When adjusting chain tension follow the manufacturer’s instructions. General tips include:

  • Shut off the saw.
  • Wear gloves to avoid cuts.
  • Loosen bar nuts.
  • Rest tip of bar on small piece of wood to hold tip up.
  • Tighten chain by turning adjustment screws until the chain is snug against the bar but able to be turned freely.
  • Tighten bar nuts for correct chain tension by pulling on bar upwards with gloved hand or supporting it firmly from below.
  • Check tension frequently and adjust as required.
  • Ensure chain rotates smoothly after tensioning.
  • Clean out the chain-oil portal when maintaining the guide bar. Sawdust can block delivery of oil to the cutting chain.

What should I know about chain brakes?

  • Always test the saw and brake before cutting.
  • Apply the chain brake with the saw held firmly in both hands and the engine running at operating power.  If the chain does not stop running immediately, have the saw serviced.
  • Remove the brake housing periodically and clean out any dirt, oil or sawdust.

What should I know about chain lubrication?

  • Always follow the manufacturer’s instructions.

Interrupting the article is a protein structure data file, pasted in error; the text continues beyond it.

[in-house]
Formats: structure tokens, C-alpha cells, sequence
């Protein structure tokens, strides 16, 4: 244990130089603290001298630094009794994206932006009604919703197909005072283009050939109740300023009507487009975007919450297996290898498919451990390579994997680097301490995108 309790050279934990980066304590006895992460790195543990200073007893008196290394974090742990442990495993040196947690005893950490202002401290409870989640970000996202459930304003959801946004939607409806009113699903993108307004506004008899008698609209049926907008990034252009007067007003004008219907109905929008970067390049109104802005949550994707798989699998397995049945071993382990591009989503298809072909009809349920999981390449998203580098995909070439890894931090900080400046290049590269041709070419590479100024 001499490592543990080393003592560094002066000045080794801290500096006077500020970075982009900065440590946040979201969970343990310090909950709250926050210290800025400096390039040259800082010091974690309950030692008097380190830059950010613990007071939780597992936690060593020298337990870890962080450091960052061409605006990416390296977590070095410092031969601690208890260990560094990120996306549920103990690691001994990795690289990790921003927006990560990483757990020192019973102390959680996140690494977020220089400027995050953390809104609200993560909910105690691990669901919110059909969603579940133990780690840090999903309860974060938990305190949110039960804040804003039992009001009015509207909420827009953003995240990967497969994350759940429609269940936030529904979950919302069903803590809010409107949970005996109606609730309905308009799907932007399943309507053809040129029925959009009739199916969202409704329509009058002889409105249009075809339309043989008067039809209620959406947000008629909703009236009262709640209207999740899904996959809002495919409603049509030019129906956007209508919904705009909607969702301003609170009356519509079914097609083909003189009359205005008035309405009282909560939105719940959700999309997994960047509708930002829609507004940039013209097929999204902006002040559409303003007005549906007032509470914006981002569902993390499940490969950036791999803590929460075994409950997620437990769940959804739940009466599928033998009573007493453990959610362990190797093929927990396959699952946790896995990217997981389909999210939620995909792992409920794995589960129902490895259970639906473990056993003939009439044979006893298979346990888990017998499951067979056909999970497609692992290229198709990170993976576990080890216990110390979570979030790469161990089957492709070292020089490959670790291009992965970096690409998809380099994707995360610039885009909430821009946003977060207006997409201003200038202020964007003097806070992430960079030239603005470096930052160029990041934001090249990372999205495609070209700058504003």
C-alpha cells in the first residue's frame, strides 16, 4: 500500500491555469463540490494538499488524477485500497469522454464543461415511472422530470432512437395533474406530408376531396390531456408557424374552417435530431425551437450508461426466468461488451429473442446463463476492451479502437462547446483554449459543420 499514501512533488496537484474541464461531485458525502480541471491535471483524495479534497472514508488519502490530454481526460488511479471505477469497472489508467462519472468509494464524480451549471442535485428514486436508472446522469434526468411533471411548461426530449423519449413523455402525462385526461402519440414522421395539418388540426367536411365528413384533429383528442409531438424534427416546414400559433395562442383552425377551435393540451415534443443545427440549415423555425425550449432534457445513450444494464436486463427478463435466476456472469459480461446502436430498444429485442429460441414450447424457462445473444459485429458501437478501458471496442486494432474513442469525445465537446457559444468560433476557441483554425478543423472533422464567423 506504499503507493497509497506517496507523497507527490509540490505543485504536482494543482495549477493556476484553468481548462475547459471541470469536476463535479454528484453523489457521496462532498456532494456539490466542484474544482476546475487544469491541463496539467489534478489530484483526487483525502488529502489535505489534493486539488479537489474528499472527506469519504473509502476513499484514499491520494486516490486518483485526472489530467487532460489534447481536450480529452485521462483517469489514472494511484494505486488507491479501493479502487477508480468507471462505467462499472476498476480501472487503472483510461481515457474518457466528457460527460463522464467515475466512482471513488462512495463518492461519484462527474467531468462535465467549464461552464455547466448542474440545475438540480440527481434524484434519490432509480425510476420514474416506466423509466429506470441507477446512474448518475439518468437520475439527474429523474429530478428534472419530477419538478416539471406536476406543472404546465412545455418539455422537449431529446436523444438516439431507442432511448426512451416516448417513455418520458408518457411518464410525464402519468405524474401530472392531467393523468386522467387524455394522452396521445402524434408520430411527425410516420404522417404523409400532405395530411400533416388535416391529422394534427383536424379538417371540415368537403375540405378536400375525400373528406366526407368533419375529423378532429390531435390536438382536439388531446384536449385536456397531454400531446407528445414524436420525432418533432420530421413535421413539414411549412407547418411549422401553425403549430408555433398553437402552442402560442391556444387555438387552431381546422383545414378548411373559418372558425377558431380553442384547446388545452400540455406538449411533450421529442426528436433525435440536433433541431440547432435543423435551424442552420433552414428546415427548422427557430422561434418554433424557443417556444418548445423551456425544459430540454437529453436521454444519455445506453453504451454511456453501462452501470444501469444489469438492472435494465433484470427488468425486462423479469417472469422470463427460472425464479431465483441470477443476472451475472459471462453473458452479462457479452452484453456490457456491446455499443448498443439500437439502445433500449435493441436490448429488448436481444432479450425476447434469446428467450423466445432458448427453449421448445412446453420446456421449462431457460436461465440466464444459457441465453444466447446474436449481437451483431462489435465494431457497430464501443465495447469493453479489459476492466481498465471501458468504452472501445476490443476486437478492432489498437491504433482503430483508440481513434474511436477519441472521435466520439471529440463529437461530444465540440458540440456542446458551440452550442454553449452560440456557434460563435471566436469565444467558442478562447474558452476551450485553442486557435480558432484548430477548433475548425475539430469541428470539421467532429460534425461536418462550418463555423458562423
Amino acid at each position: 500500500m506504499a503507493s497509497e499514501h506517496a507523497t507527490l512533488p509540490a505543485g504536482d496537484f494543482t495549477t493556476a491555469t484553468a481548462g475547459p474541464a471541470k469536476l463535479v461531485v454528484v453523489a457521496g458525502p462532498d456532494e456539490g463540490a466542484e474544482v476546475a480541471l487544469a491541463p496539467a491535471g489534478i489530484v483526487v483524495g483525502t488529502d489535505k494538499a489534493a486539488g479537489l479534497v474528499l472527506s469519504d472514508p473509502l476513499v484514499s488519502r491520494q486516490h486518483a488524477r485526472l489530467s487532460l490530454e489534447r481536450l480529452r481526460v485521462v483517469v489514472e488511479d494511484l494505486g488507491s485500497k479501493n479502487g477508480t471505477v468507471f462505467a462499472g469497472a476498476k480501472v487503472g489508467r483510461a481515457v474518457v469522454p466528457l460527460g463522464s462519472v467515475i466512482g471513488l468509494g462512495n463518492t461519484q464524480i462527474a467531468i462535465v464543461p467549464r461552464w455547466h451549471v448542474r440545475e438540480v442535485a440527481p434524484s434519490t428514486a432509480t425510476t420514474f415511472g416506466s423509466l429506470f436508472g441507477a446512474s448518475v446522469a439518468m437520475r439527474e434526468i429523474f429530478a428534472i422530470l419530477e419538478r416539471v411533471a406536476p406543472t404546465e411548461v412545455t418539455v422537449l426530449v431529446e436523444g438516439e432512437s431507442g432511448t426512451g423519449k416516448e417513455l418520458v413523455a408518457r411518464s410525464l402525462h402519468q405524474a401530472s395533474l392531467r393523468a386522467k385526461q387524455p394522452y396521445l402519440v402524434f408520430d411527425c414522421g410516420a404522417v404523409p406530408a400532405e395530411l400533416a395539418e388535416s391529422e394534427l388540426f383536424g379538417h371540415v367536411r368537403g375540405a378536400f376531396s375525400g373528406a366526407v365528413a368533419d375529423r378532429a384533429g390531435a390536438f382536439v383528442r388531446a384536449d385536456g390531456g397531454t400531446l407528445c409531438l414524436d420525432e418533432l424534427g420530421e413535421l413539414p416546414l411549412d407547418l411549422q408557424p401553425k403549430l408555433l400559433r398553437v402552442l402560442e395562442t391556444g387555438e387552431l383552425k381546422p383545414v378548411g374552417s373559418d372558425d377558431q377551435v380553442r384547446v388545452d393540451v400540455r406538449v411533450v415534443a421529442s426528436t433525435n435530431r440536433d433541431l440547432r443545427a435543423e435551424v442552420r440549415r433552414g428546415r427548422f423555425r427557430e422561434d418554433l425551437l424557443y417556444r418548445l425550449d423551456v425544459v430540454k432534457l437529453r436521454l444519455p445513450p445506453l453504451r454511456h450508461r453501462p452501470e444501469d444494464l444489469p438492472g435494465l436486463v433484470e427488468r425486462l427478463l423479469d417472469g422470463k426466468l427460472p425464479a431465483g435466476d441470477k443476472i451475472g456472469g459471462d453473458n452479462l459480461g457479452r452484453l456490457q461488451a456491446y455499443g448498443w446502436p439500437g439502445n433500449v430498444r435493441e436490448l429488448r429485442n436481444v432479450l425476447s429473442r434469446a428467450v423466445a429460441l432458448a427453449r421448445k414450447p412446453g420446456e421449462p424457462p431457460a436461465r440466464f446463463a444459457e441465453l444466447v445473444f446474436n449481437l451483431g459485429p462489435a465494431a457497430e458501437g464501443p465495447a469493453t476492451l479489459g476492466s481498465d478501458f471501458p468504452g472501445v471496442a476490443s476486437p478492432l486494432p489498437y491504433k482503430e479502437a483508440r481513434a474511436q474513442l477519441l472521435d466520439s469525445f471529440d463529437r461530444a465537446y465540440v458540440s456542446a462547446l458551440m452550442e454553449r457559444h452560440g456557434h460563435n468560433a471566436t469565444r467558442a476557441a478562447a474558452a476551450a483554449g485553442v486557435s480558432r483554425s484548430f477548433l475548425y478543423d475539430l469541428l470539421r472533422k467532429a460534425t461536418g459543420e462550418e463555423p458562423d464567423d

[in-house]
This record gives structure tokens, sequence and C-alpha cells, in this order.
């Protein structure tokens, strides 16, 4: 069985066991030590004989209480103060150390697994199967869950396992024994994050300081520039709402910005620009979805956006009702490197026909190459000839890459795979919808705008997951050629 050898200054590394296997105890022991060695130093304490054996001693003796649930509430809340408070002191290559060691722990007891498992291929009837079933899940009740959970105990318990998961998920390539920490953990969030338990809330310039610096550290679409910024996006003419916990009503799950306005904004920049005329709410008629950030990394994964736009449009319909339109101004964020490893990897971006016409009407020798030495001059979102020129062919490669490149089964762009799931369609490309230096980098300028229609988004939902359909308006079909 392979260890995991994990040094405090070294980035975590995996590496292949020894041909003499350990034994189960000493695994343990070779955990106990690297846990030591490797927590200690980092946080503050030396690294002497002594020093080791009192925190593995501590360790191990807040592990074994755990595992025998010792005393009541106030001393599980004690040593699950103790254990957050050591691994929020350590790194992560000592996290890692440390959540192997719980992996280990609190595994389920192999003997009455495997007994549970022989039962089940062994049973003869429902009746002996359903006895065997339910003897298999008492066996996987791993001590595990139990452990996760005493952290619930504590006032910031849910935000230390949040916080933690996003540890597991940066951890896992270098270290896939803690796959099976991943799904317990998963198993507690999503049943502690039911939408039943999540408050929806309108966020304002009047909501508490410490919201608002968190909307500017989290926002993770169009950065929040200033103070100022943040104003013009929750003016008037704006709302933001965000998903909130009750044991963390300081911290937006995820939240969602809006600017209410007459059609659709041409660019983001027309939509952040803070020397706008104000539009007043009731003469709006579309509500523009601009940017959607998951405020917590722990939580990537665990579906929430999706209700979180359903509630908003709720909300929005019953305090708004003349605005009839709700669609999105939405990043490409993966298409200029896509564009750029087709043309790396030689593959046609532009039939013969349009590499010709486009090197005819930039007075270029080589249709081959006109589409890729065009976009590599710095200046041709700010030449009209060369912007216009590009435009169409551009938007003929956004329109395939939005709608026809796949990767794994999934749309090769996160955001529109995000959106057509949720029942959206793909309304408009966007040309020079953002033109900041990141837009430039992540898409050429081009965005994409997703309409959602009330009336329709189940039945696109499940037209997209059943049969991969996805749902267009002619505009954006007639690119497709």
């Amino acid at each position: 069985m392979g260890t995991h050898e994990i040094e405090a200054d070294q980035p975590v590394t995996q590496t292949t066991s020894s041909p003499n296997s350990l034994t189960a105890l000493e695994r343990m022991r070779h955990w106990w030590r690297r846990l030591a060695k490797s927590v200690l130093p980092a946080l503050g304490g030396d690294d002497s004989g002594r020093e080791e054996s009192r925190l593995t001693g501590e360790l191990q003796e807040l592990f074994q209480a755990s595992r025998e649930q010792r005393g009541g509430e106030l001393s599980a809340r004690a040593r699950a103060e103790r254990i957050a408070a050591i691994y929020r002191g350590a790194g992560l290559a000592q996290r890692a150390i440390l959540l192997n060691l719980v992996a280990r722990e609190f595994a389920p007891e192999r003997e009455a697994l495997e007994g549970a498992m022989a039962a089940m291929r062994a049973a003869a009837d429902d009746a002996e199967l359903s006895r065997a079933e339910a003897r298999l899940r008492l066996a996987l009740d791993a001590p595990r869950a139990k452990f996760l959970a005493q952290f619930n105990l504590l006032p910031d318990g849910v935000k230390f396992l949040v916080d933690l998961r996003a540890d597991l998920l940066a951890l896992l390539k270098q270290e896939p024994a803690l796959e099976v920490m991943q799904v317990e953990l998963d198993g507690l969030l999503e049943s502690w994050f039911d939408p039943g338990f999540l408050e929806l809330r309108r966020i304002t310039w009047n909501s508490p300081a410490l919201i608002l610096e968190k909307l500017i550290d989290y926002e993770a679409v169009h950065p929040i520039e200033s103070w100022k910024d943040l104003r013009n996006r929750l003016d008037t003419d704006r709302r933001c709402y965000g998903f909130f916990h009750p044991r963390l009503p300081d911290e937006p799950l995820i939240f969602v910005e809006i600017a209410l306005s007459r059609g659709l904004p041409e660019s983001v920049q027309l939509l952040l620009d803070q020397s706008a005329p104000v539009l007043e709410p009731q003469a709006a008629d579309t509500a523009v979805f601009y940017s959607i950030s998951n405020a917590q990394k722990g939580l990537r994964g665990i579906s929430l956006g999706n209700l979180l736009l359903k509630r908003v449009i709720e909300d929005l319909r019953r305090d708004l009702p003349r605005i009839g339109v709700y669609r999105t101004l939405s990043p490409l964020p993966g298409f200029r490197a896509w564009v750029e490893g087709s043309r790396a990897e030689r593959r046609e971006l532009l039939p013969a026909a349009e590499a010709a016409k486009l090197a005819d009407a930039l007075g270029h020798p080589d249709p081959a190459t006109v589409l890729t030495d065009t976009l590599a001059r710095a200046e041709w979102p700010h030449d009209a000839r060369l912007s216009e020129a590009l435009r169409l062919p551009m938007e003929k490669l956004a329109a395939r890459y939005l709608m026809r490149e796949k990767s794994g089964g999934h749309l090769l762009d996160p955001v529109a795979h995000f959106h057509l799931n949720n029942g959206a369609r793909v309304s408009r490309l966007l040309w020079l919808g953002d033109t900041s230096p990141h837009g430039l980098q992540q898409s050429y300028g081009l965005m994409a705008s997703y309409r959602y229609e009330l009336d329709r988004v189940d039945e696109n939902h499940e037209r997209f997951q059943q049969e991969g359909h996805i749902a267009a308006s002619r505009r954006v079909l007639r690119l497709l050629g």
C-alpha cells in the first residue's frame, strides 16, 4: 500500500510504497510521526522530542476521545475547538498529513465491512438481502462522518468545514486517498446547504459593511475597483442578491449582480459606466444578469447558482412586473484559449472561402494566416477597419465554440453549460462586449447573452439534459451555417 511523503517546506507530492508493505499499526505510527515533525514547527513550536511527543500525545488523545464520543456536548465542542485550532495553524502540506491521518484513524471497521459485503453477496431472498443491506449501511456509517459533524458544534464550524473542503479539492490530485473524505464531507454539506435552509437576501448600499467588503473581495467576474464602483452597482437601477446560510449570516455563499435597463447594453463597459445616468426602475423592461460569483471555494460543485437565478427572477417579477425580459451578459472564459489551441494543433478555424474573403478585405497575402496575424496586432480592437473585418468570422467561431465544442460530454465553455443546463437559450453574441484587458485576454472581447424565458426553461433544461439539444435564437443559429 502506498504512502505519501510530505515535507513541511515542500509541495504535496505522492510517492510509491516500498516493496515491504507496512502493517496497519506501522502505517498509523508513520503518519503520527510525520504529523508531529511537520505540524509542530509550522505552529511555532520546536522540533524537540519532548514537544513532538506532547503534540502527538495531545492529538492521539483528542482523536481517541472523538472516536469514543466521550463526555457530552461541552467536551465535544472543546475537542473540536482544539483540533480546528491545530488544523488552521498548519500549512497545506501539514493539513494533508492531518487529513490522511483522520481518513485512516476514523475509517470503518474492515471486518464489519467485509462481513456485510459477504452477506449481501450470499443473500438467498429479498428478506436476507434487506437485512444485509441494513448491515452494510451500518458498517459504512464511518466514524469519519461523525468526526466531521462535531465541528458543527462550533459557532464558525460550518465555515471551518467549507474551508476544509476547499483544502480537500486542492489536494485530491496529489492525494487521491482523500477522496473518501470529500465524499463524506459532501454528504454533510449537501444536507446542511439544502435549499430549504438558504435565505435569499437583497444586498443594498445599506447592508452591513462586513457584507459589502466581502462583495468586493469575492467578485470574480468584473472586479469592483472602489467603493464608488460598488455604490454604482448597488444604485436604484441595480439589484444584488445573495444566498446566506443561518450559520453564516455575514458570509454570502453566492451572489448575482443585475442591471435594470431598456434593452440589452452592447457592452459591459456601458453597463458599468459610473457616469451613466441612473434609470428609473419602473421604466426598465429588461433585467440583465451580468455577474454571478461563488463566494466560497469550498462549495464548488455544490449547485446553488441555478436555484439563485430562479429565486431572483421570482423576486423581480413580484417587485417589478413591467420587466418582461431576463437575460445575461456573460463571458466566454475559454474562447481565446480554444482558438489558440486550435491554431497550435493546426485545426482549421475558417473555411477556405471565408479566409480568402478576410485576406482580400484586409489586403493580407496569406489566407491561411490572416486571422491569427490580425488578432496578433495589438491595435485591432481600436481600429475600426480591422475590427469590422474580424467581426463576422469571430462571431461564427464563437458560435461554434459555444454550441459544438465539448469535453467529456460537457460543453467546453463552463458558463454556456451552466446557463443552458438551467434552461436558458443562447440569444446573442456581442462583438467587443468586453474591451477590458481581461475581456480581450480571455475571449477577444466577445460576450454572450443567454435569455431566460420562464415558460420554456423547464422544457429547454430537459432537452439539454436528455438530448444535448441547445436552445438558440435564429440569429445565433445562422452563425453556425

• Check that the chain is receiving oil.
  • Use the correct grade and type of chain saw oil.
  • Many chain saws are designed such that it will need lubrication at the same time the saw needs fuel. Always check the oil level and refill accordingly.
  • Follow manufacturer’s instructions for refilling, including a sprocket if present.

After reading this list if you are a little mechanically handicapped like me, you may need to get someone to guide you through these steps, especially if you do not use a chain saw regularly. Like anything else using a saw is a skill that gets better with practice.

Howard

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2 Responses to Chainsaw Maintenance

  1. Very nice list! Will have to print it out. Thanks for sharing.

  2. Laurie says:

    Howard,
    This is very helpful. Printing as I write. Thanks
    Laurie